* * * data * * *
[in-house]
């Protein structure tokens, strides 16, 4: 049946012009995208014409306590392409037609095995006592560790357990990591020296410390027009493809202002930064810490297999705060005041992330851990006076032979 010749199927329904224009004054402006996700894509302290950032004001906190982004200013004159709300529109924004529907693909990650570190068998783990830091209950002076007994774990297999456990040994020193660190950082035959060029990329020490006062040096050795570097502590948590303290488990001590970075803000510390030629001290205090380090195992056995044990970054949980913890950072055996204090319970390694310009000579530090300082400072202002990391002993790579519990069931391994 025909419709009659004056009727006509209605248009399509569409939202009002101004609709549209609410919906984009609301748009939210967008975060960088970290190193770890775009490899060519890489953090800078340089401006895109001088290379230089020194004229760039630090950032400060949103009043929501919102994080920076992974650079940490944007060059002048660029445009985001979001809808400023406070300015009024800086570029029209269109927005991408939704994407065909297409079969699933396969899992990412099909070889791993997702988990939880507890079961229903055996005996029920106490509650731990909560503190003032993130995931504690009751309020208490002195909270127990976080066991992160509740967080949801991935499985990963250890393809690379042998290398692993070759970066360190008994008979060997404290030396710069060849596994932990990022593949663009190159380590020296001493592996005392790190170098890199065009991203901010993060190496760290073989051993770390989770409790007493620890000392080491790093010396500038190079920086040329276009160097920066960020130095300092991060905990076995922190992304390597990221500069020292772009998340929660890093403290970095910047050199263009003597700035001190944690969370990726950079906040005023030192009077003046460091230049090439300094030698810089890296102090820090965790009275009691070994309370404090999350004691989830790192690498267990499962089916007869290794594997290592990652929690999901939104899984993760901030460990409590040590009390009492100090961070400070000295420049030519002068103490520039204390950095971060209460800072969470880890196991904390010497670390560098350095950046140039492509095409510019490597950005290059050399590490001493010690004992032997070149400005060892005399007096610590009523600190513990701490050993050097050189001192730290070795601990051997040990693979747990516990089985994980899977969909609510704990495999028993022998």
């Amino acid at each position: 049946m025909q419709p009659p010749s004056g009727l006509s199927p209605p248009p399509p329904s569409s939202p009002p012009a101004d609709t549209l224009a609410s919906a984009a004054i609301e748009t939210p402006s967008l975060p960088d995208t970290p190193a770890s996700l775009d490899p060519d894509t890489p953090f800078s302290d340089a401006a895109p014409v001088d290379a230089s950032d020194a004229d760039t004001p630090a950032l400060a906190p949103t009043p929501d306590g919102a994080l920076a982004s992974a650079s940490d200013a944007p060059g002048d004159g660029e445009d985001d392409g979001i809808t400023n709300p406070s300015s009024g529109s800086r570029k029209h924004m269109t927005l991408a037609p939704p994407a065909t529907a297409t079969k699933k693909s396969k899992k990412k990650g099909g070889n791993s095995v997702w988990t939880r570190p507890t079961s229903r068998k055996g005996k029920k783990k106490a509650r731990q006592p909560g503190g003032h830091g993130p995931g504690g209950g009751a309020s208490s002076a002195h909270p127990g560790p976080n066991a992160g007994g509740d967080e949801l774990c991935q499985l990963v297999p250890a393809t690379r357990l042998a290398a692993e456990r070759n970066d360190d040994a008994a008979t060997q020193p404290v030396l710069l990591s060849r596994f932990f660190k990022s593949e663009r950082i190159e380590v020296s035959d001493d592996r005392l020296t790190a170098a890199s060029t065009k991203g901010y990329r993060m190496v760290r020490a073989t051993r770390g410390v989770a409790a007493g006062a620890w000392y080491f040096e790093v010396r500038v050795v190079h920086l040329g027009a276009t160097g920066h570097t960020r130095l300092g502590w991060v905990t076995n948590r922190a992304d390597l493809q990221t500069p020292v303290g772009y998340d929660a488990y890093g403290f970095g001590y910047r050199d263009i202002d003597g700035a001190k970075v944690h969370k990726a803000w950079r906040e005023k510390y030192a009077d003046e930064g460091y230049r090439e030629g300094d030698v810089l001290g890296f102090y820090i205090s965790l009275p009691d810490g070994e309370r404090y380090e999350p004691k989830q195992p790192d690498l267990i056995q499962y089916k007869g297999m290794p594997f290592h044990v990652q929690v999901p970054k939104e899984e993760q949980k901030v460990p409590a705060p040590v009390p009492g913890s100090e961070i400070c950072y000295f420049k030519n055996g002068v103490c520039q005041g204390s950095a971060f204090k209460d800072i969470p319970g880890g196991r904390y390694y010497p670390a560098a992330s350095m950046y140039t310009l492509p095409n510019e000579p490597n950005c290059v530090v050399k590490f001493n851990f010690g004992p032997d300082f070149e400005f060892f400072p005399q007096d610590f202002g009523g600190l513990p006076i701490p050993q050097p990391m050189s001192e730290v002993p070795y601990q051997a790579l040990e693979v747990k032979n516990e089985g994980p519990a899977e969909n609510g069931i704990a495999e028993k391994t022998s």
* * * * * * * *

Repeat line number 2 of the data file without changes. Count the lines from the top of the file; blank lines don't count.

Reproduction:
């Protein structure tokens, strides 16, 4: 049946012009995208014409306590392409037609095995006592560790357990990591020296410390027009493809202002930064810490297999705060005041992330851990006076032979 010749199927329904224009004054402006996700894509302290950032004001906190982004200013004159709300529109924004529907693909990650570190068998783990830091209950002076007994774990297999456990040994020193660190950082035959060029990329020490006062040096050795570097502590948590303290488990001590970075803000510390030629001290205090380090195992056995044990970054949980913890950072055996204090319970390694310009000579530090300082400072202002990391002993790579519990069931391994 025909419709009659004056009727006509209605248009399509569409939202009002101004609709549209609410919906984009609301748009939210967008975060960088970290190193770890775009490899060519890489953090800078340089401006895109001088290379230089020194004229760039630090950032400060949103009043929501919102994080920076992974650079940490944007060059002048660029445009985001979001809808400023406070300015009024800086570029029209269109927005991408939704994407065909297409079969699933396969899992990412099909070889791993997702988990939880507890079961229903055996005996029920106490509650731990909560503190003032993130995931504690009751309020208490002195909270127990976080066991992160509740967080949801991935499985990963250890393809690379042998290398692993070759970066360190008994008979060997404290030396710069060849596994932990990022593949663009190159380590020296001493592996005392790190170098890199065009991203901010993060190496760290073989051993770390989770409790007493620890000392080491790093010396500038190079920086040329276009160097920066960020130095300092991060905990076995922190992304390597990221500069020292772009998340929660890093403290970095910047050199263009003597700035001190944690969370990726950079906040005023030192009077003046460091230049090439300094030698810089890296102090820090965790009275009691070994309370404090999350004691989830790192690498267990499962089916007869290794594997290592990652929690999901939104899984993760901030460990409590040590009390009492100090961070400070000295420049030519002068103490520039204390950095971060209460800072969470880890196991904390010497670390560098350095950046140039492509095409510019490597950005290059050399590490001493010690004992032997070149400005060892005399007096610590009523600190513990701490050993050097050189001192730290070795601990051997040990693979747990516990089985994980899977969909609510704990495999028993022998």